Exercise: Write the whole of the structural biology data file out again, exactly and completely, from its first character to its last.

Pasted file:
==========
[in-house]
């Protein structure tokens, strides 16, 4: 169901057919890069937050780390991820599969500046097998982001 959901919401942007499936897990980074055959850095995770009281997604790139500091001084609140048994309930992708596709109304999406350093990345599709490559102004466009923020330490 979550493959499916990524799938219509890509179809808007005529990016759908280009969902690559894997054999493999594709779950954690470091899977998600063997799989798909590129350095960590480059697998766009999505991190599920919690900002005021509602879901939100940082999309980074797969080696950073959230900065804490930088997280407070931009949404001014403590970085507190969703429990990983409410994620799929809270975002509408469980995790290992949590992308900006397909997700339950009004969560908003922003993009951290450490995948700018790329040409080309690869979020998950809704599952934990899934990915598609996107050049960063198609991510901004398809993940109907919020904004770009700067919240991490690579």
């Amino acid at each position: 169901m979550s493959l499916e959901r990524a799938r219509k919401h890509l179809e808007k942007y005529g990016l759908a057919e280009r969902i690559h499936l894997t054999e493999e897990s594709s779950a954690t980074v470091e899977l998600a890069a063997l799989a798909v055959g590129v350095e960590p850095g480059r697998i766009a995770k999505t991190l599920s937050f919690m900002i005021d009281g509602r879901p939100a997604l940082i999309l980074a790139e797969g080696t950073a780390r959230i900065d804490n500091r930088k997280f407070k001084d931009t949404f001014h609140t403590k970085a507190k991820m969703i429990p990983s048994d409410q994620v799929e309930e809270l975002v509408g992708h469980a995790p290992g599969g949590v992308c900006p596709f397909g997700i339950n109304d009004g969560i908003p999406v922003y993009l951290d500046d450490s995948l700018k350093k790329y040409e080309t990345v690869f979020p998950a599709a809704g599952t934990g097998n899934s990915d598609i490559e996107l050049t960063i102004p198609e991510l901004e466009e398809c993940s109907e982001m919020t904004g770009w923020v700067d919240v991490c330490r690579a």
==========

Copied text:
[in-house]
């Protein structure tokens, strides 16, 4: 169901057919890069937050780390991820599969500046097998982001 959901919401942007499936897990980074055959850095995770009281997604790139500091001084609140048994309930992708596709109304999406350093990345599709490559102004466009923020330490 979550493959499916990524799938219509890509179809808007005529990016759908280009969902690559894997054999493999594709779950954690470091899977998600063997799989798909590129350095960590480059697998766009999505991190599920919690900002005021509602879901939100940082999309980074797969080696950073959230900065804490930088997280407070931009949404001014403590970085507190969703429990990983409410994620799929809270975002509408469980995790290992949590992308900006397909997700339950009004969560908003922003993009951290450490995948700018790329040409080309690869979020998950809704599952934990899934990915598609996107050049960063198609991510901004398809993940109907919020904004770009700067919240991490690579």
């Amino acid at each position: 169901m979550s493959l499916e959901r990524a799938r219509k919401h890509l179809e808007k942007y005529g990016l759908a057919e280009r969902i690559h499936l894997t054999e493999e897990s594709s779950a954690t980074v470091e899977l998600a890069a063997l799989a798909v055959g590129v350095e960590p850095g480059r697998i766009a995770k999505t991190l599920s937050f919690m900002i005021d009281g509602r879901p939100a997604l940082i999309l980074a790139e797969g080696t950073a780390r959230i900065d804490n500091r930088k997280f407070k001084d931009t949404f001014h609140t403590k970085a507190k991820m969703i429990p990983s048994d409410q994620v799929e309930e809270l975002v509408g992708h469980a995790p290992g599969g949590v992308c900006p596709f397909g997700i339950n109304d009004g969560i908003p999406v922003y993009l951290d500046d450490s995948l700018k350093k790329y040409e080309t990345v690869f979020p998950a599709a809704g599952t934990g097998n899934s990915d598609i490559e996107l050049t960063i102004p198609e991510l901004e466009e398809c993940s109907e982001m919020t904004g770009w923020v700067d919240v991490c330490r690579a």